“Thanks to Acme, Jane retained 90 percent of her customer list and could continue to grow her thriving business.”
The numbers are the same in both stories, but the emotional impact is very different in the second story.
Listen to Your Audience
Stories should be rehearsed but not become stiff. Ideally, your call centre agents will have a few different stories at their fingertips that they can adjust and use as needed.
In order to do this, your agents will need to be adept at one of the most important storytelling skills, listening. Listening to your audience can be difficult over the phone. It’s not always clear if someone is ignoring you, or if they simply have you on mute. But paying attention to how interested or uninterested in the story the client seems to be and how they react to certain elements can all be essential to helping close the deal.
It Goes Both Ways
In addition to training your call centre agents to tell great stories, it’s important that you train them to listen to the stories your clients and potential clients tell them.
It’s important not only for the agents to use these stories in their sales, but so that they can share the stories with other call centre agents and other departments in the business. If an agent hears a great story, make sure they take down details of the story and the client’s information.
Having a system set up that allows the agent to share the story with their managers, the marketing team and the product development team will greatly improve your company’s connection with clients.
Overcoming Resistance From Agents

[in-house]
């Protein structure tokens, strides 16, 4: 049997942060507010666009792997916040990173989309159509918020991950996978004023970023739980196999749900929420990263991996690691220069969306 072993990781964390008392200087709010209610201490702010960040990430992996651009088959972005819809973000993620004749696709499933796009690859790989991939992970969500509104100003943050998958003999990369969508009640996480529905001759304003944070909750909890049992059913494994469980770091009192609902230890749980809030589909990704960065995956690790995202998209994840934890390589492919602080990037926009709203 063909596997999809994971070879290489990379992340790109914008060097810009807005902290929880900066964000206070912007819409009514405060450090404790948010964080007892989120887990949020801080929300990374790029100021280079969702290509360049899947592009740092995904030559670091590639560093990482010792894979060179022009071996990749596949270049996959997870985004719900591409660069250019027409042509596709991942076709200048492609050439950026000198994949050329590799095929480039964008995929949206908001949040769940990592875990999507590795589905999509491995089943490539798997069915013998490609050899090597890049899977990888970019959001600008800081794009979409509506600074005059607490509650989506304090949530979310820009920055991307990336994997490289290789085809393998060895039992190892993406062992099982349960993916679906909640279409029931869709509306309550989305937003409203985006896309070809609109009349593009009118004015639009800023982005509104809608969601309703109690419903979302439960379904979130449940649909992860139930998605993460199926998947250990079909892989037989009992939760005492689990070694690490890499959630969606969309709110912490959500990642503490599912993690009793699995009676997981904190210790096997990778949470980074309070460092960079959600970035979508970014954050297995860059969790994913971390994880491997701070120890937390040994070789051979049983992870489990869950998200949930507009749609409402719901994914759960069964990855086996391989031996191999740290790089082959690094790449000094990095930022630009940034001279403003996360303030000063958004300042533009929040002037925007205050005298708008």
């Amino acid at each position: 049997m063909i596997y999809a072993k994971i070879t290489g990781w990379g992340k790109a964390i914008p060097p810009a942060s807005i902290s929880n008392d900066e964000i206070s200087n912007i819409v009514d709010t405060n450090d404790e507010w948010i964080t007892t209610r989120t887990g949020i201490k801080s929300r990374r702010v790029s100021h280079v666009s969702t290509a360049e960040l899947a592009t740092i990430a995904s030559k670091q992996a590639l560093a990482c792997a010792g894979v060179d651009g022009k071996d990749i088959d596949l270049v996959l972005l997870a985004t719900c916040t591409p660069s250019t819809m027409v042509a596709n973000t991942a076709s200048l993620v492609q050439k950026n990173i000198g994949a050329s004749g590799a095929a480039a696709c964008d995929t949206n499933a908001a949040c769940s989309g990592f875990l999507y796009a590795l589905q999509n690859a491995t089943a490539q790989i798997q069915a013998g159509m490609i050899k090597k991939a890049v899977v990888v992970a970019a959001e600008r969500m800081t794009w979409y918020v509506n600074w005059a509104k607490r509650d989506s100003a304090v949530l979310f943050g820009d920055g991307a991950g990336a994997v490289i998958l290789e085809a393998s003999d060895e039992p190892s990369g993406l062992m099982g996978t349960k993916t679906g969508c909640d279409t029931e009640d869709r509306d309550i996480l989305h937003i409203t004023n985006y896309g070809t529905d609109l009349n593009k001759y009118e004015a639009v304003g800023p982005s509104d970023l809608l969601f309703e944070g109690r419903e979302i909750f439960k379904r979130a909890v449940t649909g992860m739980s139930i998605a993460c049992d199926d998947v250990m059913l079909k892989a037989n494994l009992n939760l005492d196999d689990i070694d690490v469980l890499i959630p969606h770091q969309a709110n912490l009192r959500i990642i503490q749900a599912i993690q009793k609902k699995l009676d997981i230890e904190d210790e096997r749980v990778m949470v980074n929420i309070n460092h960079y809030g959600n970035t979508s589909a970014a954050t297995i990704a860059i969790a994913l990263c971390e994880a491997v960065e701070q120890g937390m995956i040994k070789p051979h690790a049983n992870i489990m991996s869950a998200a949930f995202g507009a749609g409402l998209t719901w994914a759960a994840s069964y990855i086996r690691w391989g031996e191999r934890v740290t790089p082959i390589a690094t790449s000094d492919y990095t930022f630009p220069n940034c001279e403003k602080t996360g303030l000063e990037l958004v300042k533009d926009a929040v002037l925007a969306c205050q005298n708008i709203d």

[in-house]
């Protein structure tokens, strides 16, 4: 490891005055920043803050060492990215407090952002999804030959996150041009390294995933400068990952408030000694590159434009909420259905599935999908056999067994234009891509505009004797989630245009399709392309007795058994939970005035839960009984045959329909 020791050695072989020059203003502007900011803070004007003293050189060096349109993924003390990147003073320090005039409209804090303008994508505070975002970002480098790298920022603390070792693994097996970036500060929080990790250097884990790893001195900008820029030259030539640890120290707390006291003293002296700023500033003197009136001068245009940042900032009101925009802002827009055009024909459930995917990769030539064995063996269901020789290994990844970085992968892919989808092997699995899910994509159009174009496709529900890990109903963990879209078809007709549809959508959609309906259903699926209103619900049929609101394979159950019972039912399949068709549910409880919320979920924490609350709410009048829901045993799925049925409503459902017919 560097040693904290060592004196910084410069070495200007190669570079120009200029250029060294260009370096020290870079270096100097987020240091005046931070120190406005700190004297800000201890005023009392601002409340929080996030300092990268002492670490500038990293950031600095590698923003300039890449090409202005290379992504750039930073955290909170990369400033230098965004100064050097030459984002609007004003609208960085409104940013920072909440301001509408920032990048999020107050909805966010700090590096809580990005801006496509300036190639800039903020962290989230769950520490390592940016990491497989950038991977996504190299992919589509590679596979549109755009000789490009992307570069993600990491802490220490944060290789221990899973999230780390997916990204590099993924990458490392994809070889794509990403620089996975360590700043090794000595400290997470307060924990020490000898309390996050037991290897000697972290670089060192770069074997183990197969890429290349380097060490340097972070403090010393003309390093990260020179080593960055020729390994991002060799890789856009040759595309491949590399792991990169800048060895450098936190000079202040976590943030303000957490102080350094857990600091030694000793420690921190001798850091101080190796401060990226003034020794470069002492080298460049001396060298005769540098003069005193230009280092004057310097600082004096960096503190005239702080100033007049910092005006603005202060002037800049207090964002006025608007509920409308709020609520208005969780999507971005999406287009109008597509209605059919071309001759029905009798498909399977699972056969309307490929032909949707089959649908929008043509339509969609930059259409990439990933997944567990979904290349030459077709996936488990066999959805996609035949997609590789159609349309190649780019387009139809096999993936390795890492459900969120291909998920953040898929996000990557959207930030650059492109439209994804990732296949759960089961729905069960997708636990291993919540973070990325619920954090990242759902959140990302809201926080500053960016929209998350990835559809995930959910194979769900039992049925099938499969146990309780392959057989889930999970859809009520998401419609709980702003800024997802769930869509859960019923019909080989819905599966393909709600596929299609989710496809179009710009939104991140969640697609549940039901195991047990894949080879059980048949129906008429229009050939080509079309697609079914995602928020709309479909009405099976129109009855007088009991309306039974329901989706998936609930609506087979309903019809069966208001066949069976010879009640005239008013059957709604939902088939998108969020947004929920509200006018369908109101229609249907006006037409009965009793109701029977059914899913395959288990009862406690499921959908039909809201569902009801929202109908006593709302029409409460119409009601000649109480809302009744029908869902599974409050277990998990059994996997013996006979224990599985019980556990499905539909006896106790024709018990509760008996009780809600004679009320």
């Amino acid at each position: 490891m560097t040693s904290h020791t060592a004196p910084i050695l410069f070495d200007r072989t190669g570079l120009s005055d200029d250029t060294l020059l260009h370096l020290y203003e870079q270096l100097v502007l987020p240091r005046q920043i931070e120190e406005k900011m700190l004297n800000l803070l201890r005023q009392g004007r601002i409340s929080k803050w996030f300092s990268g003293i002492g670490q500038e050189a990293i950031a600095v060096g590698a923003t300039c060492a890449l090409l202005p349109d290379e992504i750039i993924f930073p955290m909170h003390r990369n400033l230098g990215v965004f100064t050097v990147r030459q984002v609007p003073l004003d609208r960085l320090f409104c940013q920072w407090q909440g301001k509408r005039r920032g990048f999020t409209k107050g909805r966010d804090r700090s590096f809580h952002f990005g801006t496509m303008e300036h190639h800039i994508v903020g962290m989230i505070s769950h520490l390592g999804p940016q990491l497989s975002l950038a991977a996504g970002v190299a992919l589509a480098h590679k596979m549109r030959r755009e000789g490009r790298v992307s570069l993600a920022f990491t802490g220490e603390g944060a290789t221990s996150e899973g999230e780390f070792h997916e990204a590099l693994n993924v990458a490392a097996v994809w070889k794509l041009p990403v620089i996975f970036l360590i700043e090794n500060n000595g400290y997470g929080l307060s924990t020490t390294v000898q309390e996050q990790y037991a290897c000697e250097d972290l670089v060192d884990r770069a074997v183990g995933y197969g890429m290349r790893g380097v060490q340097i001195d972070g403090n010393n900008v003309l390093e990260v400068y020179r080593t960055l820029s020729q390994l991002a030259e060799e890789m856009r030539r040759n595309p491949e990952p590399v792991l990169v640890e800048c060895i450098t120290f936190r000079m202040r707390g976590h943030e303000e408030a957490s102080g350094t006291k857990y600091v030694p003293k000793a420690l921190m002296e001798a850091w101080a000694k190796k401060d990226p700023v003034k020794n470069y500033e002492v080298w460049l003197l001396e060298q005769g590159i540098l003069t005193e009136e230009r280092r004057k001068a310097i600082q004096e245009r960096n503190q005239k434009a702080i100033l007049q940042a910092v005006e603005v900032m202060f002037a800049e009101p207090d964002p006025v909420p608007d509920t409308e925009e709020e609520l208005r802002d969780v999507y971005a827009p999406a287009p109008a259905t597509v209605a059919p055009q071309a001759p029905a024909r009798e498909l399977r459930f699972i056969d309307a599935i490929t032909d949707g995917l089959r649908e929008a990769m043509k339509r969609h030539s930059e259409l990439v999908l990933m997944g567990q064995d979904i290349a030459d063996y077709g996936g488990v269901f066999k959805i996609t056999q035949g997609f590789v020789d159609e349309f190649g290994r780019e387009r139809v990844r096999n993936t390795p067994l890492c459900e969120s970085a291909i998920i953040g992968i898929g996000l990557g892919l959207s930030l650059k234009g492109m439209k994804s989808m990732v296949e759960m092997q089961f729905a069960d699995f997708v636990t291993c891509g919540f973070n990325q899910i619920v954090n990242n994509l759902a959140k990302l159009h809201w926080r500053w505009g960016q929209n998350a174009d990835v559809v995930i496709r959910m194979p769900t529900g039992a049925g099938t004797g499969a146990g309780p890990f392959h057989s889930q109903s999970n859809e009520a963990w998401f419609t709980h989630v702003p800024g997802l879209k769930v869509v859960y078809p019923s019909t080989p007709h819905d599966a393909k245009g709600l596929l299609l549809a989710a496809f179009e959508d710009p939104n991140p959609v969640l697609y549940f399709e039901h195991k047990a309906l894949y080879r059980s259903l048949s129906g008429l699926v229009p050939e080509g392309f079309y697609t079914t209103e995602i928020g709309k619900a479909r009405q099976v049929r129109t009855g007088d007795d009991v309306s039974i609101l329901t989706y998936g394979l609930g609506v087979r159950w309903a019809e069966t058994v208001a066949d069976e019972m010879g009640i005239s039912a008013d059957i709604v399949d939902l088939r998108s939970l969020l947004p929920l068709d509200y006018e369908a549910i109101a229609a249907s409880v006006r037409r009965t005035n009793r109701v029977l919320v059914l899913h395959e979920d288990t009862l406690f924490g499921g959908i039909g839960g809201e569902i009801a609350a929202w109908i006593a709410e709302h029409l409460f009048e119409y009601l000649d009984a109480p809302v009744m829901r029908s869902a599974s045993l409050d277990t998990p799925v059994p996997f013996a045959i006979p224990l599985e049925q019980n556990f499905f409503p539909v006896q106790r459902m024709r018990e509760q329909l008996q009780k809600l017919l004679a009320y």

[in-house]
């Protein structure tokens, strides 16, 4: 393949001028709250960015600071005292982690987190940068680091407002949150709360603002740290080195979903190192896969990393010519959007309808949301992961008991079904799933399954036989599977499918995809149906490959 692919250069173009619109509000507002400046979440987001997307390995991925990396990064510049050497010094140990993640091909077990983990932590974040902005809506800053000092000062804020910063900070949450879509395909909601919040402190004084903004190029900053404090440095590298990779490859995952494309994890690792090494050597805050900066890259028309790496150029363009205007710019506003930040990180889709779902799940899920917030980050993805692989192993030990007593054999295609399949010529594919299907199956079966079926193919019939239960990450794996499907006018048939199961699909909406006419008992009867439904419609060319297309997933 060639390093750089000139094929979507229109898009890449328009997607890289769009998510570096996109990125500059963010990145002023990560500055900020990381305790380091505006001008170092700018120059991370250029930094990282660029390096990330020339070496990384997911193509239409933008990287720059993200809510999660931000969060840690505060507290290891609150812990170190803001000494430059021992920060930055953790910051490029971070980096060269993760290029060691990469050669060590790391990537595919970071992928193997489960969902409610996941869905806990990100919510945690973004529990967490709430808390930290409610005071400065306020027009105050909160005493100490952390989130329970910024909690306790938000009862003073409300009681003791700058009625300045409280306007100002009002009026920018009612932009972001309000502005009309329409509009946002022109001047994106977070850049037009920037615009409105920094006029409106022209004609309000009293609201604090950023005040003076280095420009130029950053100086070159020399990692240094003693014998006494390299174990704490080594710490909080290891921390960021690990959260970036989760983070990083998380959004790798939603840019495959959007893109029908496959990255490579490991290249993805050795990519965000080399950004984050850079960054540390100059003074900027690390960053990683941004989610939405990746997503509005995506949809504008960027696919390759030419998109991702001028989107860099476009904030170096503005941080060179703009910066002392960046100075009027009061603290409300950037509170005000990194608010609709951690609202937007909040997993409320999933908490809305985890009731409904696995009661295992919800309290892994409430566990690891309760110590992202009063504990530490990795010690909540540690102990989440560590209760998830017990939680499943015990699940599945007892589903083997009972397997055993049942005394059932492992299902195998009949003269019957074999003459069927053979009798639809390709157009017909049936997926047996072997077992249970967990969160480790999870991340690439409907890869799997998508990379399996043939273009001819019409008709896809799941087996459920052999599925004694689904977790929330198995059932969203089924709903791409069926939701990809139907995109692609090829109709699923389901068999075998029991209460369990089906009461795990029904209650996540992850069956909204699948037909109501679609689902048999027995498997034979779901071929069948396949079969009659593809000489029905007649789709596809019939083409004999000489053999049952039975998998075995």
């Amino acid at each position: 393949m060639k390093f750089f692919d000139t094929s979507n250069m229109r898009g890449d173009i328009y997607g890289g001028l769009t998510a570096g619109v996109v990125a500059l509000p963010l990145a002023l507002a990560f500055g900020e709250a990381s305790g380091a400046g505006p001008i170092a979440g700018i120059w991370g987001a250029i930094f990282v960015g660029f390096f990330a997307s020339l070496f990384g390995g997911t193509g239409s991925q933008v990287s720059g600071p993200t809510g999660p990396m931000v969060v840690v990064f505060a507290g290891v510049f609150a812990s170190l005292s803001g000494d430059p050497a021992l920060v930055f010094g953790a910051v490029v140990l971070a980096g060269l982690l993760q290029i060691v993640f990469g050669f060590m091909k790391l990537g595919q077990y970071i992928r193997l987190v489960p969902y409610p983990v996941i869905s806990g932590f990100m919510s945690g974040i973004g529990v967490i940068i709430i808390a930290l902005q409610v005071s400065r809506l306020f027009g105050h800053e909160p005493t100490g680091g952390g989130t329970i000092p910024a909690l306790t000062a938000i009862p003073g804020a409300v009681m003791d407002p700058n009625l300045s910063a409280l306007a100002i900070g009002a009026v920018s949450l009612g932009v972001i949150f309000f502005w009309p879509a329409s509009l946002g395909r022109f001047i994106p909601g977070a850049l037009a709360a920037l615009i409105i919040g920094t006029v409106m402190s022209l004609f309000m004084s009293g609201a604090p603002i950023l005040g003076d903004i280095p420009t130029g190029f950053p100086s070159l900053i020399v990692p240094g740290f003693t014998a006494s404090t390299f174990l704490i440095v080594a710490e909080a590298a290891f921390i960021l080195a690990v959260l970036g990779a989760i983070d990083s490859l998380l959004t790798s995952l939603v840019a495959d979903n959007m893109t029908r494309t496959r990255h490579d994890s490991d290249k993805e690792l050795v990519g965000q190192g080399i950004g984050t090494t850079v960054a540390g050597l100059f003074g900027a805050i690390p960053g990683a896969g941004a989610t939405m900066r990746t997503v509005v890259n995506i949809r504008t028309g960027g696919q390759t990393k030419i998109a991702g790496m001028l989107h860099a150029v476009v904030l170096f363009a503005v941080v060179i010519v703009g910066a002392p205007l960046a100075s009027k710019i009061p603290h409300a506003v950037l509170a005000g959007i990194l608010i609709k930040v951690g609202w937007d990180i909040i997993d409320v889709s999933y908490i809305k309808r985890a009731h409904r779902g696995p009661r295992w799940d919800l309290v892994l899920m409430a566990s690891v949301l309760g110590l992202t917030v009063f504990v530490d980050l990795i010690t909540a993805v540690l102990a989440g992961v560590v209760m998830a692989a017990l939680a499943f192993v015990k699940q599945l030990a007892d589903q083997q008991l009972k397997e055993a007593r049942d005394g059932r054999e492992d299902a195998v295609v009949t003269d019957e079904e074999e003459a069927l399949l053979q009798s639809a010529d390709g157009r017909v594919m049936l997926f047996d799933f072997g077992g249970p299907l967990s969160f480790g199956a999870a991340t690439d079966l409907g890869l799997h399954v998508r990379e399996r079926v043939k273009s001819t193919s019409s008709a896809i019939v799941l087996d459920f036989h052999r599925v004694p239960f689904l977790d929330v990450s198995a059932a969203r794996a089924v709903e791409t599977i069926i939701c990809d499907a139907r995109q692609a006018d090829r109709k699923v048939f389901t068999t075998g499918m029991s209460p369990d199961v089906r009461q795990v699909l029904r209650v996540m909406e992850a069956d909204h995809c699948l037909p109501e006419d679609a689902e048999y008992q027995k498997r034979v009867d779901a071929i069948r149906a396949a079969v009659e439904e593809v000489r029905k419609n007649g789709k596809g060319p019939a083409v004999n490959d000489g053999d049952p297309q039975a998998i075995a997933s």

Taking a storytelling approach to customer service can yield better sales, better products and a better reputation for the company. However, it takes more time and training than a traditional call centre approach.
Agents who are paid on commission or have quotas to meet are often reluctant to employ a new approach, especially if that approach requires more time spent per call. If you decide to implement a more story-focused approach to your outbound or inbound calls, you may want to consider a non-commission-based compensation plan that takes in mind the new approach.
Some agents may be resistant because they don’t feel that storytelling fits with their personality or their past training. Professional storytelling training is often a fun, team-building activity. Bringing in appropriate training can help employees feel more comfortable with the concept.
If your contact centre takes a more storytelling approach to calls, make sure to use the same techniques in your interviews for new hires. Ask interviewees to tell stories about their experiences to see how comfortable they are with the techniques.
From automated sales to remote work, our technology-driven, modern world continually removes opportunities for the kind of connections humans crave. Storytelling is a way of creating that connection, making it a great approach to sales and customer service for call centre agents.
Thanks to Dean Kaplan, President of The Kaplan Group, for sharing this article with us.